Monday, January 31, 2011

Substitutes Without a Seating Chart

A quick tip I learned about how to handle not having a seating chart left by the teacher:

I know it's one of substitutes' top annoyances.  I also understand many teachers move students around a lot, rearrange desks, and sometimes have trouble remembering to add or change seating charts.  So what do you do?

I got a tip (I can't remember where) that seemed to solve the problem:

  • Get to class early enough to grab a blank sheet of paper and sketch a makeshift seating chart based on the desk arrangement.  Doesn't have to be fancy, just some little boxes on notebook paper.  It should go without saying to get to work early.  You don't want to have to bother with this as students are walking in the door.
  • As you take attendance, quickly jot down the position of the students who are present.  This helps you to covertly make a seating chart and learn students' real names.  Sometimes, you have crafty kids who don't want to reveal their real names but,  9 times out of 10, they want to be counted present and so they'll tell the truth while calling roll.  Make the seating chart as you're taking attendance without calling too much attention to what you're doing, if you think the class is being sneaky.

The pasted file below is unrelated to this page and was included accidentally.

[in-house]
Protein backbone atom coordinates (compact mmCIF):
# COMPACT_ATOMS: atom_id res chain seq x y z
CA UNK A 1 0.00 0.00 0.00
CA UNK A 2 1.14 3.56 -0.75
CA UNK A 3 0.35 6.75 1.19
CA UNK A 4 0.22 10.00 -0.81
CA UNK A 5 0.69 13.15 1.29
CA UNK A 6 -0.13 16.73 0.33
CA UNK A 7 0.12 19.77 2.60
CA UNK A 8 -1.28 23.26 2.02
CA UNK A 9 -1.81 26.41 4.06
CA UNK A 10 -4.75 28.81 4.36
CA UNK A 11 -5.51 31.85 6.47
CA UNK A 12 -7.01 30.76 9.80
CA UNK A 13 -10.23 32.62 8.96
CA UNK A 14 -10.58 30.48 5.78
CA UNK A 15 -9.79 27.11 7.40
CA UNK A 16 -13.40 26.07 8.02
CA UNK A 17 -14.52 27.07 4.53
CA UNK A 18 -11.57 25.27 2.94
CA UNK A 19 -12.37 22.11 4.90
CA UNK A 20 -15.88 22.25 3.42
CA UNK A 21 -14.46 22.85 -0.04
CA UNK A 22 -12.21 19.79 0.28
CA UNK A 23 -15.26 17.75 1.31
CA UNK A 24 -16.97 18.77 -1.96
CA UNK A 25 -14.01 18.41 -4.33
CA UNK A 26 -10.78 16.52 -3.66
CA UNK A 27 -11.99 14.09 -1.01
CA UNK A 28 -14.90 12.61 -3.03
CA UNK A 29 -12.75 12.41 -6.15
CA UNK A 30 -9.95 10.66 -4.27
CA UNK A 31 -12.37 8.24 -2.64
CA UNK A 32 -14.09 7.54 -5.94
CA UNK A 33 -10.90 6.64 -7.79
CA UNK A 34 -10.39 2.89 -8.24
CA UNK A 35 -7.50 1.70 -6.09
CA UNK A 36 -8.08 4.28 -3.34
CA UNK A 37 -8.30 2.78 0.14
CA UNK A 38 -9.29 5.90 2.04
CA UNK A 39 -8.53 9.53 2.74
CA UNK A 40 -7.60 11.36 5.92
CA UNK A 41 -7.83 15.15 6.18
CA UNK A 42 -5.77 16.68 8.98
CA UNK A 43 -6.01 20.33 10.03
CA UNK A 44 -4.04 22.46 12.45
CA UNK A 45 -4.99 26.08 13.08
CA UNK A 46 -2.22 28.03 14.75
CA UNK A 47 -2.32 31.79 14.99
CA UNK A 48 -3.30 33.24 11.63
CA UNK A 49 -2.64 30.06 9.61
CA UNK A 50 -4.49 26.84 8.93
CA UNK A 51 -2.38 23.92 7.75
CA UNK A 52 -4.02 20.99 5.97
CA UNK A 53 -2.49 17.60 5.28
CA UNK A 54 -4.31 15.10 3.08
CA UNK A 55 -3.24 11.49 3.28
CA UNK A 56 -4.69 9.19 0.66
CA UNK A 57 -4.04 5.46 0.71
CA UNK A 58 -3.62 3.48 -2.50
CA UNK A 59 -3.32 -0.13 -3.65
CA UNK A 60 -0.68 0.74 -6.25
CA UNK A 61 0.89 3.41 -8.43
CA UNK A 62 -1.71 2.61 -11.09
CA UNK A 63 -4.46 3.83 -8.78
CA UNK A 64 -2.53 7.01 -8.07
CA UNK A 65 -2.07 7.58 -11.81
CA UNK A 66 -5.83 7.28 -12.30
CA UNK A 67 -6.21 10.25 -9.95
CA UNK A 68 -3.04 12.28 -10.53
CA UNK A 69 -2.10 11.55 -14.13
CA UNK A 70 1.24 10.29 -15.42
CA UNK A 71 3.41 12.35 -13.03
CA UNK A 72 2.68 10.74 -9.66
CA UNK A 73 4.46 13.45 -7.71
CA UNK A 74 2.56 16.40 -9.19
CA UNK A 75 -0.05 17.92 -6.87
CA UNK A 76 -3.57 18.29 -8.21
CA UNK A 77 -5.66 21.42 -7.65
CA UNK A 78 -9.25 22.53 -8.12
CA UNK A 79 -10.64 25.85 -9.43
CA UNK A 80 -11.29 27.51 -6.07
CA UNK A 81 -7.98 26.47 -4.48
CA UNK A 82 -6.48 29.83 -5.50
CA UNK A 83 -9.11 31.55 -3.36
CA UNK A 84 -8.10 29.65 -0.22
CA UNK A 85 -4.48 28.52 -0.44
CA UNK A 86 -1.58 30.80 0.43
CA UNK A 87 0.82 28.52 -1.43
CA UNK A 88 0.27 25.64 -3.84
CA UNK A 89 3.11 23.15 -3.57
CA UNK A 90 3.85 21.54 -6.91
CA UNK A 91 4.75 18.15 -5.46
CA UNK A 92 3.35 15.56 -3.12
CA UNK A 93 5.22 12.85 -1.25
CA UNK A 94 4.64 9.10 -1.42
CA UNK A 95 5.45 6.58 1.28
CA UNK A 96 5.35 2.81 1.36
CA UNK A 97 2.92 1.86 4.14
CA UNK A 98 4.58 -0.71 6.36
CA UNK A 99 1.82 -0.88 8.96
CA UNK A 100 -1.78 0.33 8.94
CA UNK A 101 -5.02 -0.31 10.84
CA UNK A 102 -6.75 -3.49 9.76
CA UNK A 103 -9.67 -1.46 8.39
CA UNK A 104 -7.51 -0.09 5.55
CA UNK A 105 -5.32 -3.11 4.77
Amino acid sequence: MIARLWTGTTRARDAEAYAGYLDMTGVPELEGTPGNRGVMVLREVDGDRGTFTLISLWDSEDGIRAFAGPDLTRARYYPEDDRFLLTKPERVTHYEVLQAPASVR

• Once attendance is done, your seating chart should be ready!  Walk around with it, look at the names written in your little boxes, and surprise students that you know their names already!  It's delightful to see how much this throws them off.  If you want them to get in their real seats, just let them know you've already made a seating chart that you'll leave for their teacher at the end of the day, which means the teacher will know who lied to the sub and sat where they wanted.  I'd give them a chance to go to their actual seats without penalty.

Honestly, I'm no longer a big stickler about seating charts.  I used to feel like it was very important to have students exactly where the teacher has placed them, but I feel like if the teacher thought it was really important, I'd have a seating chart!  So, maybe it's really not a big deal.  Another factor is I often feel like the teacher has students sitting in the WRONG seats, with the most talkative kids sitting in within too close a proximity for me to be comfortable.  I move talkative/troublesome kids around all the time, whether it's their assigned seat or not, so I long ago stopped caring so much about seating charts.

But I do understand many subs like seating charts.  I still have a hard time with student names (I find myself saying, "You... in the red shirt!" far too often), and charts are good for that very reason.  Maybe I shouldn't discount them completely!


image credit: microsoft

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